With the winter swiftly approaching, children and parents continue to grapple with the complexity of learning from home as the COVID-19 pandemic refuses to loosen its grip. While we had all hoped for a return to normalcy in the fall, such a goal still appears to be beyond the horizon. Indeed, the world seems as uncertain as ever, and parents don’t have the answers.
Many students are struggling with challenges around technology access and food insecurity. We don’t know when schools will fully reopen. We don’t know when our children can hug their grandparents, hang out with friends in person without painstaking scheduling and distancing, or play the sports they love that connect them to peers and community. Most of us aren’t experts in second-grade reading or fifth-grade math. Even parents who are fortunate enough to provide a safe and healthy home for their children are struggling to create the kind of calm and stable environment necessary for supporting emotional well-being and cognitive engagement.
Here are three steps — rooted in science and research — parents can take to help their students cope.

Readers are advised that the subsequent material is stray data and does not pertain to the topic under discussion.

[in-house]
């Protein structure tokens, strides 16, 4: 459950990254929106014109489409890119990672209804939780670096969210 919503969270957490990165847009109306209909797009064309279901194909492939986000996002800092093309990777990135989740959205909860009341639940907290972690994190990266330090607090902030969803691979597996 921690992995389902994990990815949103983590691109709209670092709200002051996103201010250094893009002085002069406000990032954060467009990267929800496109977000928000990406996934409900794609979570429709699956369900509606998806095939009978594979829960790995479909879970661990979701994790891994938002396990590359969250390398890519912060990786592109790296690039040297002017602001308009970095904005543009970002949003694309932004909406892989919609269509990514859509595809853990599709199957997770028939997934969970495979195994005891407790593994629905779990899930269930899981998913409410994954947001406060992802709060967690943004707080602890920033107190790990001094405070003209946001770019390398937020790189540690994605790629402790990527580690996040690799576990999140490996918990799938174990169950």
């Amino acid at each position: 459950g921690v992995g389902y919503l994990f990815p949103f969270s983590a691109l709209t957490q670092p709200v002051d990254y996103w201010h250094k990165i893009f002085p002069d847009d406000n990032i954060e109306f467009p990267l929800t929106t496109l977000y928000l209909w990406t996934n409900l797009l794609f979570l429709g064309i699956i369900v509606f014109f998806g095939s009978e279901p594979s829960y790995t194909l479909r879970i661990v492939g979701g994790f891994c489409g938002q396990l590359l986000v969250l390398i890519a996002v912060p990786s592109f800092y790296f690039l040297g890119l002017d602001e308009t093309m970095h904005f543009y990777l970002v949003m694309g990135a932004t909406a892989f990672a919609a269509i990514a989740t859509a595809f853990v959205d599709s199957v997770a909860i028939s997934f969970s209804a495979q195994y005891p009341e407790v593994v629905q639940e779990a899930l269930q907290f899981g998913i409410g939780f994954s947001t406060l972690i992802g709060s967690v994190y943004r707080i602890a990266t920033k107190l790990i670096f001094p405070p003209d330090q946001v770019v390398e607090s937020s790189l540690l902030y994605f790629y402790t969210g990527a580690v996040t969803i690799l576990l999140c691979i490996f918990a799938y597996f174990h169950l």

Put Your Oxygen Mask On First
Your children aren’t the only ones dealing with stress right now. As a parent, you’re under enormous pressure. Many of us are trying to hold down full-time jobs while facilitating an online learning environment, alongside the usual day-to-day tasks of raising kids. It’s a lot, especially with the pandemic largely still keeping us confined to our homes.
Blocking out distractions and staying focused is not easy. It requires a great amount of self-regulation, and even then the fatigue effect is never far behind. The well you draw upon to stay calm and focused is only so deep. It’s normal to need a break or to hit a wall and need a release. Self-regulation is about acknowledging -- and forgiving yourself -- when you lose your focus and your patience. And it’s about working to acquire the tools you need to get through each day, from getting extra support from partners and friends to building dedicated breaks into your schedule.
On airlines, we are told to “put your own oxygen mask on first, before attempting to help those around you.” The same should apply to your mental health. Your kids are not only learning from your example, they are co-regulating with you. As you self-regulate, your kids tend to fall in sync. Their ability to self-regulate -- to focus their attention and manage their emotions -- starts with you.
Pounce on Patterns
You know your kids better than anyone. Perhaps you’ve noticed your child now completely loses focus every day around 2 p.m. Maybe you’ve observed your kid getting fidgety or throwing a tantrum when it’s time for a particular lesson. My son, like clockwork, grabs the exact same number of snacks from the kitchen before a certain subject begins. It’s his coping mechanism.